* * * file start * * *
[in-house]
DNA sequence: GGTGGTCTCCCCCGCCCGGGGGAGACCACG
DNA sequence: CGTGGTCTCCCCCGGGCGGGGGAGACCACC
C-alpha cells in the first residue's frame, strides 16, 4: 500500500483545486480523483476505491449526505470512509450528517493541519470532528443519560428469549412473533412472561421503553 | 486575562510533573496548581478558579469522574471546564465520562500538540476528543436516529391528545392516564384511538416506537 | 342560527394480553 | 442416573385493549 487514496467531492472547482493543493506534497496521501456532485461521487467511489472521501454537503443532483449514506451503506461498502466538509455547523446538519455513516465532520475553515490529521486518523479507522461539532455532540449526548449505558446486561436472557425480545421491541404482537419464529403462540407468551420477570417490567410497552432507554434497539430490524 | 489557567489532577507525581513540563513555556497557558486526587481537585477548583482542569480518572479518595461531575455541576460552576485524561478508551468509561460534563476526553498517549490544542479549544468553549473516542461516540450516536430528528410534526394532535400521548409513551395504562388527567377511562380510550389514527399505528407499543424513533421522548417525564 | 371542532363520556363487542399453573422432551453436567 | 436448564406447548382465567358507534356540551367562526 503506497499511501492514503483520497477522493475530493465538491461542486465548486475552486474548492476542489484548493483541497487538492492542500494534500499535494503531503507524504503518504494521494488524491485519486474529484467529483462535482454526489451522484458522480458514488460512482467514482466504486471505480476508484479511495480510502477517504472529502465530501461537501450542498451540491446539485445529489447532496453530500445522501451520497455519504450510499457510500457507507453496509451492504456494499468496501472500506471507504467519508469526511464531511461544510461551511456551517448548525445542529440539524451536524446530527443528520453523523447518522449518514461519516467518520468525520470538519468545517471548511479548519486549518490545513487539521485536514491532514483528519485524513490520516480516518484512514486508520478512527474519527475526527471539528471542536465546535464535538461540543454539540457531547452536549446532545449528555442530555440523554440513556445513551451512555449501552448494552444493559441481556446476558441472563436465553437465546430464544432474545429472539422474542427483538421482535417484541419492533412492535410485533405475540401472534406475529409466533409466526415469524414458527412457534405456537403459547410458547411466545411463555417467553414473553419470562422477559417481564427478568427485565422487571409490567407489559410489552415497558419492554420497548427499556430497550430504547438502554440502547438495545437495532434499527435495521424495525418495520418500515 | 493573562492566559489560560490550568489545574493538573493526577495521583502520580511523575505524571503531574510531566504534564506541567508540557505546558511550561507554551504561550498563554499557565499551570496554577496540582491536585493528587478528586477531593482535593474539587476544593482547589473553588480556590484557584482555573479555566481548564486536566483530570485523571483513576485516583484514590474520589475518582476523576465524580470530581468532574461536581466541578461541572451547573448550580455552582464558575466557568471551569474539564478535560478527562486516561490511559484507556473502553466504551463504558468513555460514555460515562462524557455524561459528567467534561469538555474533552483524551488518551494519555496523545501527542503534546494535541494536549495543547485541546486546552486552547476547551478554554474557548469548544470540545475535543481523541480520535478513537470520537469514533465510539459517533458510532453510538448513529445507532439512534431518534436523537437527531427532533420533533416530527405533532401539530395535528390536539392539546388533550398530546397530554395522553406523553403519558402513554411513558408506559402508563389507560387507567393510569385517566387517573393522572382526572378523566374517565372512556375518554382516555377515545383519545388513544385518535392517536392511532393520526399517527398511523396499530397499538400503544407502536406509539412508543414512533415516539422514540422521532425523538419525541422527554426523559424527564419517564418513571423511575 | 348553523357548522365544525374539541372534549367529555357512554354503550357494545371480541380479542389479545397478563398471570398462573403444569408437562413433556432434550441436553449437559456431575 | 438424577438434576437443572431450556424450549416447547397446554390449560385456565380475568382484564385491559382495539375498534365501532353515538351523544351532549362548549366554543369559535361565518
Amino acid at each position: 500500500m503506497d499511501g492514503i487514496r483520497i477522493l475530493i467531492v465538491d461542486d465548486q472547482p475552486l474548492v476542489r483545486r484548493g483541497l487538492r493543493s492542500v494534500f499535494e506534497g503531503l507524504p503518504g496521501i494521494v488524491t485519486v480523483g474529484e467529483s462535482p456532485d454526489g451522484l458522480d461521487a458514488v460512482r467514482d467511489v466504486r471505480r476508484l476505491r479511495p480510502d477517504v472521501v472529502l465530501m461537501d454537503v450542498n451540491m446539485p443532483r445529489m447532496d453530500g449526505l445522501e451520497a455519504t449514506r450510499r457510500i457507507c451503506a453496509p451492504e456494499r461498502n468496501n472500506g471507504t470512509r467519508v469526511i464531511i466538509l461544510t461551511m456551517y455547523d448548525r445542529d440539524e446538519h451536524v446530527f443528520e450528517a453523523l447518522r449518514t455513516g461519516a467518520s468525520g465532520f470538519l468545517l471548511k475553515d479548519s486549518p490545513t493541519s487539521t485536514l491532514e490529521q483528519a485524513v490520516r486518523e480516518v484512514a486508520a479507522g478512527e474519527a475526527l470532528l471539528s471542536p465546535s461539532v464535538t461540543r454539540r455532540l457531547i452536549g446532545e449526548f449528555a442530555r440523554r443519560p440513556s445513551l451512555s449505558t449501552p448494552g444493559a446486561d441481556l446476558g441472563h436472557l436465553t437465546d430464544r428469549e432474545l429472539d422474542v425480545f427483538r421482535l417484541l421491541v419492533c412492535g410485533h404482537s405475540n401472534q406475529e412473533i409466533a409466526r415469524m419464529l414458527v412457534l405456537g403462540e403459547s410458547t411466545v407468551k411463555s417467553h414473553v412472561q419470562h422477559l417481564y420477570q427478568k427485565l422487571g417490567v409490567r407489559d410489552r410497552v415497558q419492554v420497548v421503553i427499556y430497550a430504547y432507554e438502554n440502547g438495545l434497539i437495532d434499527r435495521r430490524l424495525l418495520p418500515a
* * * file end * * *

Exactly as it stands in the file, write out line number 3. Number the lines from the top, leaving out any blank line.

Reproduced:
DNA sequence: CGTGGTCTCCCCCGGGCGGGGGAGACCACC